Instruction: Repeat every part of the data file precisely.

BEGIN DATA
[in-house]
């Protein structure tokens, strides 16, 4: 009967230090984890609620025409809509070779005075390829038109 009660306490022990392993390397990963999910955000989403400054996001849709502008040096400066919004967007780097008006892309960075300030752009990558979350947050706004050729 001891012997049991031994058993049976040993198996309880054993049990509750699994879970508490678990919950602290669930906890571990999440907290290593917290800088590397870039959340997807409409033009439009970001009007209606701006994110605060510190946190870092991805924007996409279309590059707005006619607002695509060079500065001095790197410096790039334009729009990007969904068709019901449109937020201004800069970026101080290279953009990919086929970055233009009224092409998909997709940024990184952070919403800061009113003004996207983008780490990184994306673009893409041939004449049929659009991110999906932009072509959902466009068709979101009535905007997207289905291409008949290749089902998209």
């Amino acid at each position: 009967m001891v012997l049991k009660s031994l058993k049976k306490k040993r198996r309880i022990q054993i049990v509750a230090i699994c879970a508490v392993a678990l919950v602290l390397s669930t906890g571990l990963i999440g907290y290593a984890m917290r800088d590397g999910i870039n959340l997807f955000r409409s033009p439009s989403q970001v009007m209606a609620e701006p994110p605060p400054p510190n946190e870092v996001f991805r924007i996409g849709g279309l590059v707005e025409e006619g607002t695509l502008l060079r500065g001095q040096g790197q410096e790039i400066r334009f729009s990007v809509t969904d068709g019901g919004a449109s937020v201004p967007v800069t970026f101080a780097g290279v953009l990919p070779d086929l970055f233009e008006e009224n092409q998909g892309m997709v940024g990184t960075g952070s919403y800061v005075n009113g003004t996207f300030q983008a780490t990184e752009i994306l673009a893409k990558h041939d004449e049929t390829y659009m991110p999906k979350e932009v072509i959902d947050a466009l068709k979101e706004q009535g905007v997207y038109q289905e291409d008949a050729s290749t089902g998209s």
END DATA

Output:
[in-house]
């Protein structure tokens, strides 16, 4: 009967230090984890609620025409809509070779005075390829038109 009660306490022990392993390397990963999910955000989403400054996001849709502008040096400066919004967007780097008006892309960075300030752009990558979350947050706004050729 001891012997049991031994058993049976040993198996309880054993049990509750699994879970508490678990919950602290669930906890571990999440907290290593917290800088590397870039959340997807409409033009439009970001009007209606701006994110605060510190946190870092991805924007996409279309590059707005006619607002695509060079500065001095790197410096790039334009729009990007969904068709019901449109937020201004800069970026101080290279953009990919086929970055233009009224092409998909997709940024990184952070919403800061009113003004996207983008780490990184994306673009893409041939004449049929659009991110999906932009072509959902466009068709979101009535905007997207289905291409008949290749089902998209």
């Amino acid at each position: 009967m001891v012997l049991k009660s031994l058993k049976k306490k040993r198996r309880i022990q054993i049990v509750a230090i699994c879970a508490v392993a678990l919950v602290l390397s669930t906890g571990l990963i999440g907290y290593a984890m917290r800088d590397g999910i870039n959340l997807f955000r409409s033009p439009s989403q970001v009007m209606a609620e701006p994110p605060p400054p510190n946190e870092v996001f991805r924007i996409g849709g279309l590059v707005e025409e006619g607002t695509l502008l060079r500065g001095q040096g790197q410096e790039i400066r334009f729009s990007v809509t969904d068709g019901g919004a449109s937020v201004p967007v800069t970026f101080a780097g290279v953009l990919p070779d086929l970055f233009e008006e009224n092409q998909g892309m997709v940024g990184t960075g952070s919403y800061v005075n009113g003004t996207f300030q983008a780490t990184e752009i994306l673009a893409k990558h041939d004449e049929t390829y659009m991110p999906k979350e932009v072509i959902d947050a466009l068709k979101e706004q009535g905007v997207y038109q289905e291409d008949a050729s290749t089902g998209s």